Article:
RENEE MONTAGNE, HOST:
Doctors in Maryland announced yesterday that they had performed two landmark surgeries. They transplanted HIV-positive organs to HIV-positive patients. As NPR's Rae Ellen Bichell reports, the ability to do those kinds of procedures could reduce the waiting list for all potential organ recipients.
RAE ELLEN BICHELL, BYLINE: When a Connecticut woman with HIV died earlier this year, her family decided to donate her organs for others who needed them. Now her kidney and liver have been transferred to two patients. This a big deal because patients living with HIV have an increased risk of kidney and liver failure. Dr. Dorry Segev is a transplant surgeon with Johns Hopkins who led the team that performed the surgery. He says a few years ago, he realized thousands of patients with HIV needed transplants.
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DOORY SEGEV: And at the same time, we were throwing away perfectly good organs for these patients.
BICHELL: Back in 1988, a law had made it illegal for people with HIV to donate organs when they died.
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SEGEV: At that time in the 1980s, this made sense because HIV/AIDS was a deadly disease.
BICHELL: And because medical accidents had happened.
PETER STOCK: The virus had been transmitted inadvertently in quite a number of patients with solid organ transplant.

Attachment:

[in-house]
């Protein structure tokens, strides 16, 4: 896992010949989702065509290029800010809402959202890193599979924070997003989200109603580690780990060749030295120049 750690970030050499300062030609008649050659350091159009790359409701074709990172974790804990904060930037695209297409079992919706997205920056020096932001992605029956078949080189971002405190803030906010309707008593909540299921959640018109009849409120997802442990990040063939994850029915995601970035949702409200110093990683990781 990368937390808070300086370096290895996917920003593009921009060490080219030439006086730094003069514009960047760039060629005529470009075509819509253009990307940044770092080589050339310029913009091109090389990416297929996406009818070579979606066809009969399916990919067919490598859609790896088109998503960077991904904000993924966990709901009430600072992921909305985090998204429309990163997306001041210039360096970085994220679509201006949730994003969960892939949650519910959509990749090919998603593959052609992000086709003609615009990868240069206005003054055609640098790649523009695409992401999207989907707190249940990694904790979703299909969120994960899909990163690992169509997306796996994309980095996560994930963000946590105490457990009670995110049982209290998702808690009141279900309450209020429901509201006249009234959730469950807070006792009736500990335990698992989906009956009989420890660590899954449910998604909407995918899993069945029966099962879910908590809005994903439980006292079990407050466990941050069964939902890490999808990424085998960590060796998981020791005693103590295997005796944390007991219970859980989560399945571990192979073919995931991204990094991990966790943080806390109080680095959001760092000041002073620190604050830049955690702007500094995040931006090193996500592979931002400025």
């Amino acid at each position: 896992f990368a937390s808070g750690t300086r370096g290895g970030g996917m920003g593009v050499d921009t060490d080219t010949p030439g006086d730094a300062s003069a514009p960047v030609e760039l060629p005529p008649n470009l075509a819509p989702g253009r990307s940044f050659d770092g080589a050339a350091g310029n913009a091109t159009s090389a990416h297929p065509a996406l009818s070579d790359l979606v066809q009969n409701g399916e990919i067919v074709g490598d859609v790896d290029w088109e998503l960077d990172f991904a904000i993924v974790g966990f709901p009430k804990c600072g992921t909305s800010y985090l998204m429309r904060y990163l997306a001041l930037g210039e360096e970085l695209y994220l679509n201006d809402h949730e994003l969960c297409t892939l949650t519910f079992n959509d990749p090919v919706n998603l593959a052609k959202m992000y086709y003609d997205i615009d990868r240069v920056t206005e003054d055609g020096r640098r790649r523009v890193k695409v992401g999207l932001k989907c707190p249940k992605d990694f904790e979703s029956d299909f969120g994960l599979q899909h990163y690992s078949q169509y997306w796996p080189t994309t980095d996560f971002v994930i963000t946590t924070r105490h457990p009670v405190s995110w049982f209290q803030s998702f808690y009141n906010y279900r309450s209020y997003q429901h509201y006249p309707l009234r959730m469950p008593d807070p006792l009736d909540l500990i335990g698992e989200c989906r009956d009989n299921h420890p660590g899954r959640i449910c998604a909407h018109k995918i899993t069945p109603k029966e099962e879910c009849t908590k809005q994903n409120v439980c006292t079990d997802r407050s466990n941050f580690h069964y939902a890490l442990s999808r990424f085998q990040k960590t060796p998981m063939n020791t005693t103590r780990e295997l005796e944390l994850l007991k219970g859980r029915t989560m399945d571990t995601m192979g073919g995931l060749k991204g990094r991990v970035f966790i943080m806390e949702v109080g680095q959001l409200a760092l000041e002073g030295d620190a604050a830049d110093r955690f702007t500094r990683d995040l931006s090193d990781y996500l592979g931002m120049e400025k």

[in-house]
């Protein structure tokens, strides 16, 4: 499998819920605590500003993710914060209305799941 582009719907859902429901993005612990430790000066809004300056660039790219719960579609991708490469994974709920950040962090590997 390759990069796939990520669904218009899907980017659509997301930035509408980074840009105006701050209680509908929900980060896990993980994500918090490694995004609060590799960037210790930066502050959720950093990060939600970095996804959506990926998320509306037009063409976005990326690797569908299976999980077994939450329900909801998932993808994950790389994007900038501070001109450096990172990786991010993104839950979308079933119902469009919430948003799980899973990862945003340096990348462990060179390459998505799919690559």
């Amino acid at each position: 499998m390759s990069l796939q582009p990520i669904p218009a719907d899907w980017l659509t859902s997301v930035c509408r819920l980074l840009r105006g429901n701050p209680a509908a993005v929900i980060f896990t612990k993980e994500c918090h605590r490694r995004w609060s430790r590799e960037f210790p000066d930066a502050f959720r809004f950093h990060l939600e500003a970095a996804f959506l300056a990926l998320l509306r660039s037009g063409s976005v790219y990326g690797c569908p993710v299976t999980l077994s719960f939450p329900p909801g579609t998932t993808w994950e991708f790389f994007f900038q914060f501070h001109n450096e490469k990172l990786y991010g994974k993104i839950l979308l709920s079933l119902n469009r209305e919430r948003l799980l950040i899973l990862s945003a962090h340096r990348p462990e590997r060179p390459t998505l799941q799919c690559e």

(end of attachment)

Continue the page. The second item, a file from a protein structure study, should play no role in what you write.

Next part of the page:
BICHELL: That's Dr. Peter Stock, a transplant surgeon at the University of California San Francisco. He says there was another reason. In order for a patient not to reject a new organ, they need drugs that will suppress their immune system, but HIV is a disease of the immune system. So surgeons worried that organ transplants might do more harm than good.
STOCK: It didn't make sense. We were afraid we would cause rapid progression of HIV to AIDS and death.
BICHELL: But by the '90s, better treatment allowed people with HIV to live a lot longer than they used to, which meant there were a lot more of them who needed organ transplants. In a big study, Stock and other scientists found that transplant recipients with HIV did just about as well as patients without the disease. By the end of 2013, President Obama had reversed the ban from the '80s with bipartisan support. Segev, who conducted the surgeries earlier this month, says the time was right to start the transplants.
SEGEV: It all came together. So this was a six-year challenge that involved identifying the problem that affected our patients, doing the research to better understand that problem, taking that to the Hill, getting the bill passed.
BICHELL: And now, he says, he and his colleagues are working on making sure that the patients who get these organs stay healthy. Transplant surgeon Peter Stock says these surgeries could help everyone because if people with HIV can donate organs to each other, then that frees up organs for other patients.
STOCK: Our waiting lists are off the charts, so anything we can do to increase the organ supply is so important.
BICHELL: If all works as planned, this new source of organs might be enough for a thousand transplants each year. Rae Ellen Bichell, NPR News.
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